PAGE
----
Care for Nickel plated revolver?

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    1. #1
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      Care for Nickel plated revolver?

      I don't have any experience with these guns, but their looks always catch my eye. What kind of special care does it take to keep the finish looking nice? And do they hold up well over time, or do they tend to rust easier, show holster wear, etc.?

      I've seen some sharp looking nickel plated Smiths on the photo threads, so I know someone knows a thing or two about them!

    2. #2
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      Agreed, they look cool. However, the finish tends to flake off over time. Bright nickel is actually copper plating on the gun, plus nickel plating over the copper, so it adds a bit of thickness, doesn't work well in tight spaces. Solvents like Hoppes #9 are designed to remove "deposits" from metal, and nickel is a "deposit" on the metal. Use it, but wipe it off; don't let it soak.

      I owned a nice nickel Model 19 once, but the finish started to come off at the leading edges of the cylinder, at the forcing cone, and at the muzzle.

      Electroless nickel, on the other hand, is a different process. Doesn't flake (because there is no copper layer), but usually comes out matte. It is hard to make electroless nickel bright, because it is too thin. Polish it enough to make it shiny, and you remove the nickel down to the underlying metal.

      Looks, yes. Durability, no.

    3. #3
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      So you don't really have to worry as much about the nickel plated guns with more of a matte look? Which I guess takes away that good shiny look I liked to start with.

    4. #4
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      Quote Originally Posted by RugerShooter View Post
      So you don't really have to worry as much about the nickel plated guns with more of a matte look? Which I guess takes away that good shiny look I liked to start with.
      That's right. Shiny nickel is electroplated (nickel over copper). Electroless (matte) nickel is not "plated," does not flake like plating does.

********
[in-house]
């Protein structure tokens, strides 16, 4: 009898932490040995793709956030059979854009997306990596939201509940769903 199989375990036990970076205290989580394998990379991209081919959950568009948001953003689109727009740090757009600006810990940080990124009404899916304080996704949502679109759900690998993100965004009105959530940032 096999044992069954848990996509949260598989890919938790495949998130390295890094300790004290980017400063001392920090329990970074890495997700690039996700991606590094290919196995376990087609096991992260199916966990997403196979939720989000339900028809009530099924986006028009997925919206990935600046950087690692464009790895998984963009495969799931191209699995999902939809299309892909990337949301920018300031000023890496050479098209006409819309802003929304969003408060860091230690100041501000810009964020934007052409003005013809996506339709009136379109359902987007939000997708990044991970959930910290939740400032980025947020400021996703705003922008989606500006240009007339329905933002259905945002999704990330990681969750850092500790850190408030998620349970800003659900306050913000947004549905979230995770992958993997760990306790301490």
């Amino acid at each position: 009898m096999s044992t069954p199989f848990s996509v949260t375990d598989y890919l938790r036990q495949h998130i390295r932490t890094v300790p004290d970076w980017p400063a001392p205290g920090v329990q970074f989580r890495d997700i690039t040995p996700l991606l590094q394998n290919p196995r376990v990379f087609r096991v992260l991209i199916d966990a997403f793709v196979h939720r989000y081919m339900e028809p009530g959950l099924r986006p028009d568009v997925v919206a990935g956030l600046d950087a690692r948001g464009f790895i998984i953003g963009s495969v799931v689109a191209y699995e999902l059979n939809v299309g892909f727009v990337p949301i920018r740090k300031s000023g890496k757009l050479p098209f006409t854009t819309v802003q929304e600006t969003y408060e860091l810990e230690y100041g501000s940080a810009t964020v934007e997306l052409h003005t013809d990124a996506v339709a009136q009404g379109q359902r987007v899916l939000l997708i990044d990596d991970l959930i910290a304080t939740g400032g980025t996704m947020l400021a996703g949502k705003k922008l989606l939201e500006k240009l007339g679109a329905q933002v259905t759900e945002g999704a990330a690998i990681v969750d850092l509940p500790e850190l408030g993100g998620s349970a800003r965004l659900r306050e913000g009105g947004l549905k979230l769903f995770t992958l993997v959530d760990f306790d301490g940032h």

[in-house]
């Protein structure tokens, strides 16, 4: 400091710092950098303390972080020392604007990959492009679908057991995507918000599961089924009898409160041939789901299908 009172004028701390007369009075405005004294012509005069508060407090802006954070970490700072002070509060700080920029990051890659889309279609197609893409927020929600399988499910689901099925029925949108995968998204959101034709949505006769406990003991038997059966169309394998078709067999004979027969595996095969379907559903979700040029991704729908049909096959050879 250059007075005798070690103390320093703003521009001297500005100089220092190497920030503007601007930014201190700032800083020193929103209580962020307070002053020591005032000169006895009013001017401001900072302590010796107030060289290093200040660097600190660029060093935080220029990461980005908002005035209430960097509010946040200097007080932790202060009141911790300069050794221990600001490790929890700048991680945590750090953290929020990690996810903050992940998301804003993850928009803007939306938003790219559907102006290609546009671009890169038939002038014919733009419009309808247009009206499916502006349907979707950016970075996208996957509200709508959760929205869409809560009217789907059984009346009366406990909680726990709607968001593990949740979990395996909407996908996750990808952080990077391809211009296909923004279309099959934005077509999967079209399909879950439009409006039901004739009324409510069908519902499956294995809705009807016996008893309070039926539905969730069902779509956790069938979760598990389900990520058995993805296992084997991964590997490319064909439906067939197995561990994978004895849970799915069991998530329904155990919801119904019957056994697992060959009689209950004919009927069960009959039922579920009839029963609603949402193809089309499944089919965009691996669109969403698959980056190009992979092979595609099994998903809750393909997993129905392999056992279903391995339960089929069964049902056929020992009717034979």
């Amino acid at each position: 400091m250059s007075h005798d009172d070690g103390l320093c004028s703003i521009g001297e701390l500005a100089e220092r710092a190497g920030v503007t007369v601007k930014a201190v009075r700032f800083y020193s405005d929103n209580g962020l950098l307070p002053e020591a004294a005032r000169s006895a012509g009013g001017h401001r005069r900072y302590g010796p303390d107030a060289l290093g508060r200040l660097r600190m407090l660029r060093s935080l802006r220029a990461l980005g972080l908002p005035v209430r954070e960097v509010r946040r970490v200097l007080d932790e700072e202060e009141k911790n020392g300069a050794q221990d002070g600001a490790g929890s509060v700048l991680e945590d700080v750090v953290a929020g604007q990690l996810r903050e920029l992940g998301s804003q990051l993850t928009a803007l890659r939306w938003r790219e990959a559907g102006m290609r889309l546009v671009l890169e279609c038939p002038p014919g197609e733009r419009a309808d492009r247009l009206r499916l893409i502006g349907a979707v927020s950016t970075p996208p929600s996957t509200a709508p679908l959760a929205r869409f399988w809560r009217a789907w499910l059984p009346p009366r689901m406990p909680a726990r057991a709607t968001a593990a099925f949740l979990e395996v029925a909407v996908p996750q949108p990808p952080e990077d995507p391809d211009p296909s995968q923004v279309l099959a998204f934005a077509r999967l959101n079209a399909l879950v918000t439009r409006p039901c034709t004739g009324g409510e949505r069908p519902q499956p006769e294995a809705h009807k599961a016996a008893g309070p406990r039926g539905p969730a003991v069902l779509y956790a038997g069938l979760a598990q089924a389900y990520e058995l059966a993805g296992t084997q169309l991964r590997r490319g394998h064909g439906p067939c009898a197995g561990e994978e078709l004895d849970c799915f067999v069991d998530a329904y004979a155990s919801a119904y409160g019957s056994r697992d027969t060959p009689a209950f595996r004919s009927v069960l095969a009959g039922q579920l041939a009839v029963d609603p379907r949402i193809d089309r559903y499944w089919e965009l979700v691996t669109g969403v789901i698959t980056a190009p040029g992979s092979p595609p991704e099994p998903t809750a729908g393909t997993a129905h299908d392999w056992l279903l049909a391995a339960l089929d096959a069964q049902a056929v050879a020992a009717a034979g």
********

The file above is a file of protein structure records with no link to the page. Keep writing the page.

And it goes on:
If you like the shiny look, go for the nickel plating, and expect you might have to have it re-done in 10 or 15 years. In that respect, it's like bluing. Big deal.

    5. #5
      Junior Member tncruzin's Avatar
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      I have a nickle plated 38 special that I've owned since the late 1970's and it looks as good today as the day I got it. I've stored it for years before with no care at all and it looks no different when I get it out. Hope I've helped.http://i105.photobucket.com/albums/m...n/IMG_0003.jpg

    6. #6
      Member MitchellB's Avatar
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      I got a 1916 Smith that was nickle plated sometime between British use in WWI and 1950s (when dad got it) and looks like a brand new revolver, but it does not get handled very much either.

    7. #7
      Senior Member Bob Wright's Avatar
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      As has been noted, be careful with solvents such as Hoppe's No. 9. As to flaking, I don't know why some guns do that. I've seen fairly new guns flake, while hundred year old guns often look near brand new.

      Nickel plating does sort of "yellow" over the years, apparently the copper or brass showing through, and this,to me is the beauty of nickel over stainless steel. It ages better developing that patina that stainlees can never achieve.

      Bob Wright

      Incidentally, Elmer Keith wrote about a man who was to have a Colt Single Action nickeled. He saw the gun as it was copper plated and stopped the process right there. The gun took on the blackened weathered coppered look except where it contacted the leather holster, which burnished it bright. Suited him just fine that way.

      Bob Wright

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